Video Game Thought Leaders: Matt Ployhar
Here at DIG, we're interested in innovation in all its forms. Within the gaming space, innovation often begins with insight and inspiration from a single person, be they a game developer, an engineer, a sociologist or anything else within the industry. That's why we're tracking down these thought leaders: to give you a sneak peek of the digital arts future through their eyes.
In this installment, we sit down with Matt Ployhar, president of the PC Gaming Alliance, a nonprofit industry alliance dedicated to the growth of PC gaming. Ployhar talks to us about a future built on more efficient hardware, cloud technology and ubiquitous gaming.
DIG: What do you do and how long have you been in the game industry?
Matt Ployhar: Currently, I'm a strategic product planner primarily focused on the graphics and gaming entertainment ecosystems. My other role is president of the PC Gaming Alliance (PCGA). In both roles, most of what I do revolves around bringing various parties to the table, both internally and externally, to comprehend what actions need to be taken in order to do what's necessary to better the graphics or gaming experience for consumers. I've never encountered an industry as dynamic and challenging as the games industry, and I've now been at this for 15 1/2 years.
DIG: Tell us about the PCGA.
M.P.: The PCGA was formed a little over three years ago. It is a 501c organization with the mission of bettering the PC gaming experience and ecosystem for industry partners and consumers. The PCGA provides thought leadership, industry-leading research, and forums to facilitate how to make PC gaming better, and it's on track to begin publicly releasing some of its guidelines and recommendations to help the PC gaming ecosystem.
DIG: Where do you think the video game industry is going?
M.P.: The video game industry is currently undergoing some massive upheavals, convergences, transitions, inflection points and so forth, all simultaneously. I'm not sure I've ever seen this much going on before all at once.
On the platforms side, there's been an accelerated shift toward mobile form factors. There's also the whole persistent/ubiquitous gaming experience phenomenon occurring. Then, on the business model side, traditional retail appears to be capsizing, creating an exodus toward digital delivery solutions bolstered by micro-transactions and advertising. Lastly, several former emerging markets are coming into their own and transitioning toward being maturing markets.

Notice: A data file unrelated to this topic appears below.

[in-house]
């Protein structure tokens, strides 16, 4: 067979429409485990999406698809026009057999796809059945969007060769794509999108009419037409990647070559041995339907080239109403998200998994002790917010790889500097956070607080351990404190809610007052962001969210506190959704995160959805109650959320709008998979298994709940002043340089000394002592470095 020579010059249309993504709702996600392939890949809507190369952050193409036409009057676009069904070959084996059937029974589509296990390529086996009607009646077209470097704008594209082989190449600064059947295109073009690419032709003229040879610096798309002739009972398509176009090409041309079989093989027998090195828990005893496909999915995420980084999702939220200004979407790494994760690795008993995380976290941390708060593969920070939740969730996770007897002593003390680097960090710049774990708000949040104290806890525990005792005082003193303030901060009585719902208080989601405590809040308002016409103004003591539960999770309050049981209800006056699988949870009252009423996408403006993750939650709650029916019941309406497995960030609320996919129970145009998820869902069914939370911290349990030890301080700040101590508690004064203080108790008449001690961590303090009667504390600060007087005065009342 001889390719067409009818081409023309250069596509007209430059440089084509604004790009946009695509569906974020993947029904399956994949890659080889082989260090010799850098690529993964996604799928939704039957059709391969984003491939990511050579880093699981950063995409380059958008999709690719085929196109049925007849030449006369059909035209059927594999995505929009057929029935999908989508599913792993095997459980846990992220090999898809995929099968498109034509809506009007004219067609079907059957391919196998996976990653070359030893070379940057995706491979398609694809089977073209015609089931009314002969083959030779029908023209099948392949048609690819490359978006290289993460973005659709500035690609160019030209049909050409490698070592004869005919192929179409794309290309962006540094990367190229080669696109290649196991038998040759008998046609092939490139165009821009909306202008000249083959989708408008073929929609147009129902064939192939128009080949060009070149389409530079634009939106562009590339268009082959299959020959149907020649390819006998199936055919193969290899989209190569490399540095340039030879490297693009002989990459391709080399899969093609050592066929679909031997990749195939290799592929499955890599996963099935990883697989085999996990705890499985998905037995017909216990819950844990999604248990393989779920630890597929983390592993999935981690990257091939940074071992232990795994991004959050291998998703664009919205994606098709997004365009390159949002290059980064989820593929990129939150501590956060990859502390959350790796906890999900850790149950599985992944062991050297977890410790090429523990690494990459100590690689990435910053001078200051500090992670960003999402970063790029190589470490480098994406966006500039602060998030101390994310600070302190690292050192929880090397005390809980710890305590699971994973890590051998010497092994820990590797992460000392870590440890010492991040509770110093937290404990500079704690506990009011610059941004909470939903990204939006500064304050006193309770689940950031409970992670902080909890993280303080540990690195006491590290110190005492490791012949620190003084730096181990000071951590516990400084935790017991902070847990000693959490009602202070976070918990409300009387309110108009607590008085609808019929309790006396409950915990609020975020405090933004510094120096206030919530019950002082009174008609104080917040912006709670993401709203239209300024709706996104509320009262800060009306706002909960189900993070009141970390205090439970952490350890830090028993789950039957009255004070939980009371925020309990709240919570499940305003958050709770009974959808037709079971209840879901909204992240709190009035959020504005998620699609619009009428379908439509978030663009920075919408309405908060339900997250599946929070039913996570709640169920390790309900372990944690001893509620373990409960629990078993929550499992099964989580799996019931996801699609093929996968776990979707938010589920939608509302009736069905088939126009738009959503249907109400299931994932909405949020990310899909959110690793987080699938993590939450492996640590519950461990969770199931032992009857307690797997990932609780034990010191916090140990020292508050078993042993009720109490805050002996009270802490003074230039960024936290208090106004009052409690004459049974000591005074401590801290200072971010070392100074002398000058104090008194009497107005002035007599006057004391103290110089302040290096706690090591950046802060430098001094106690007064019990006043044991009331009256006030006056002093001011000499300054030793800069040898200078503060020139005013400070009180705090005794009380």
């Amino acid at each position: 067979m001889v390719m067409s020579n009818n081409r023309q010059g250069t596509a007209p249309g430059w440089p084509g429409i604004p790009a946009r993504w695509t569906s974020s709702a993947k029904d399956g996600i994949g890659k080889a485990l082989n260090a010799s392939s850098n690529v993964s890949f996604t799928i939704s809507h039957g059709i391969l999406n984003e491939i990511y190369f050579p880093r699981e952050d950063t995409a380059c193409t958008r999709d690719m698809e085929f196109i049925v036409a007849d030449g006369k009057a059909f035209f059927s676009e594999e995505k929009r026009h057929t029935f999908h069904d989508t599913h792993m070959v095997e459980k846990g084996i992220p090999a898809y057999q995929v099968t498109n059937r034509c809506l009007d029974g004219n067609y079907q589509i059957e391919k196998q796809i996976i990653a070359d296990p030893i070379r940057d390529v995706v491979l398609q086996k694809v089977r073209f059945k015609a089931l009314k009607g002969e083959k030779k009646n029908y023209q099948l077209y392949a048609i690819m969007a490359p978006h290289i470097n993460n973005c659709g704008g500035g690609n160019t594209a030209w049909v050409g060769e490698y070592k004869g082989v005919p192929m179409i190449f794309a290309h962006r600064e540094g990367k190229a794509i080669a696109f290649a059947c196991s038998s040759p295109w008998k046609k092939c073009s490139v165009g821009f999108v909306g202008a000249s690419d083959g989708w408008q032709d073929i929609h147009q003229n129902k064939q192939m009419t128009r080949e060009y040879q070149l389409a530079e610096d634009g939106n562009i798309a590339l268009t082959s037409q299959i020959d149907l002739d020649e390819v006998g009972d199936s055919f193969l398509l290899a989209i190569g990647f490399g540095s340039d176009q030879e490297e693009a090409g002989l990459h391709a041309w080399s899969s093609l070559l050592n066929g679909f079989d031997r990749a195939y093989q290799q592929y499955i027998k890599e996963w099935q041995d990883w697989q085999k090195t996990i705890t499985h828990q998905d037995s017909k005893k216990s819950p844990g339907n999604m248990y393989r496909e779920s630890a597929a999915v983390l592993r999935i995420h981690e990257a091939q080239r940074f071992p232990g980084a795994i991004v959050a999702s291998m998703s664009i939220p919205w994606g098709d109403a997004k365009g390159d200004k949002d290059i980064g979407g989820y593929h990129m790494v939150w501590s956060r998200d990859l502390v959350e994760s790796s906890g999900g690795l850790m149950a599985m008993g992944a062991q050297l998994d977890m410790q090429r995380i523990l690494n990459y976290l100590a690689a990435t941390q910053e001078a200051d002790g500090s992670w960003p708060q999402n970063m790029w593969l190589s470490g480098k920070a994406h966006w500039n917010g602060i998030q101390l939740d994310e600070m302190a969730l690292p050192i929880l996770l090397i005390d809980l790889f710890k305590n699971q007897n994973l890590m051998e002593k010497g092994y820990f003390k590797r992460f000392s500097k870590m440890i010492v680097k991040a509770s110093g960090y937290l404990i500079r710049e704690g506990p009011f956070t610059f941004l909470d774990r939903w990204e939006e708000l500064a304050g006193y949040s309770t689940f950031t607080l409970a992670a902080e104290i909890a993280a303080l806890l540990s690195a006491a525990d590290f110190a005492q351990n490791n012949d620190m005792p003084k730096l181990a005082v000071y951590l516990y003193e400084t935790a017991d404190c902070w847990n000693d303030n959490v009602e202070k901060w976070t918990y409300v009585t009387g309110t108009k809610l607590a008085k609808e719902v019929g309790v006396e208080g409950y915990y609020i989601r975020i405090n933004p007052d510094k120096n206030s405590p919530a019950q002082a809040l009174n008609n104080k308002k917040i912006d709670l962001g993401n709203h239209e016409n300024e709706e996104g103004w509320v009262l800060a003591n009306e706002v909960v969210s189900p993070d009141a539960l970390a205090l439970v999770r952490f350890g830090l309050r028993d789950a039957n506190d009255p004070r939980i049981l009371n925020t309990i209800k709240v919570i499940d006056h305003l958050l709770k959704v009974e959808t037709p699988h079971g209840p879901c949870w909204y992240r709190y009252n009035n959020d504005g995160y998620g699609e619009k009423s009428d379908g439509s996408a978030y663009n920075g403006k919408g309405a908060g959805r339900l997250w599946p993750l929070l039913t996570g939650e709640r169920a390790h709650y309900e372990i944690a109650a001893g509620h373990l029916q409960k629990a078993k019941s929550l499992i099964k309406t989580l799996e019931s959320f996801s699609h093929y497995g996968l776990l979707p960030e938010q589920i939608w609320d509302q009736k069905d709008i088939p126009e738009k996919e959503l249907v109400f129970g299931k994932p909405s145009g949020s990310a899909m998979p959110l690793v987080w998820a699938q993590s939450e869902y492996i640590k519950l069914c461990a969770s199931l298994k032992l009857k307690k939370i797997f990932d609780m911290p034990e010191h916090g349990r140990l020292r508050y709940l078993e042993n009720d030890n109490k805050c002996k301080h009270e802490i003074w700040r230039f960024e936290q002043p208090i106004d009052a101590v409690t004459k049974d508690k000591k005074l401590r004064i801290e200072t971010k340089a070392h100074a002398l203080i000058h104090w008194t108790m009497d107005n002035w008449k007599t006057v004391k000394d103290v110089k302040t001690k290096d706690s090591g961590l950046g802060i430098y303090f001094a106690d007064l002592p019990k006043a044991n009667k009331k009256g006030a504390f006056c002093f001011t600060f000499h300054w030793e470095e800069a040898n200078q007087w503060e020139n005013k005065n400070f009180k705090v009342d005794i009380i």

With this many moving parts, it's become very difficult to ascertain what the far future holds. I conjecture that video games will largely become a services model. Whether or not they can be consumed or subscribed to -- like what we see today by flipping through TV channels -- remains to be seen. I know personally, as a gamer, that I'd like to buy the game once and have it play on any of my devices. I also want fewer devices that do more to help me simplify and streamline my life and my game playing.
DIG: What kind of technical innovation do you see spurring these developments on?
M.P.: There's a couple of ways of viewing this. For hardware, the big standouts for me are advances in all of the processing units (PUs) of any flavor. Smaller nanometer processes, more performance-per-watt efficiencies, and so on, all equate to smaller and thinner packages with longer battery life, potentially less cooling, less noise, and so forth. The PUs of the future will also have enhanced graphics capabilities. After this, any high-definition wireless display interface advancements with no noticeable latency rates become very interesting.
On the software side, the big question is what happens to graphics APIs as we know and love them today? Just how performant can WebGL, Chrome, HTML5.0 and beyond become? Early results are pretty impressive, and I have to wonder what the impact here will be on the casual and mainstream games markets.
I also believe that video game solutions that allow for the ability to be played on any device will be key. The more proprietary the device or format, the less appealing it becomes to me as a gaming consumer. To pull off this ubiquitous or persistent gaming experience requires a fair amount of magic on the back end for things. But it's not impossible, and we're already on the verge of it today.
DIG: The last two years have led to increased interest in casual and social gaming. What kind of impact do you see that having on the industry?
M.P.: There's definitely been a large impact for casual- and social-style games. Not least of which is how to even define those terms.
What seems to be apparent is that games that are more casual or social in nature are reaching previously untapped gaming audiences. So we're seeing the TAM (Total Available Market) expanding. Some of this growth can likely be attributed to social and casual games being able to play on emerging market PCs; some of it can also likely be attributed to some of these newer games simply having broader appeal.
My take is that there will be a fast ramp-up period where this segment continues to grow for a few more years, and then starts to taper off and normalize. I believe this is mainly because casual and social games, from what I can tell, play on a wider range of formats and form factors due to the very low system requirements and demands placed on the hardware and software. Higher-end premium style games tend to not be as forgiving in terms of being able to scale.
Stu Horvath is the managing editor of DIG, as well as the man behind the geek culture website, Unwinnable.com. Previously, Horvath has worked at the New York Daily News, Wizard magazine, Random House, CrispyGamer.com, and Joystiq.com. He is also a founding member of the NYC Videogame Critics Circle.
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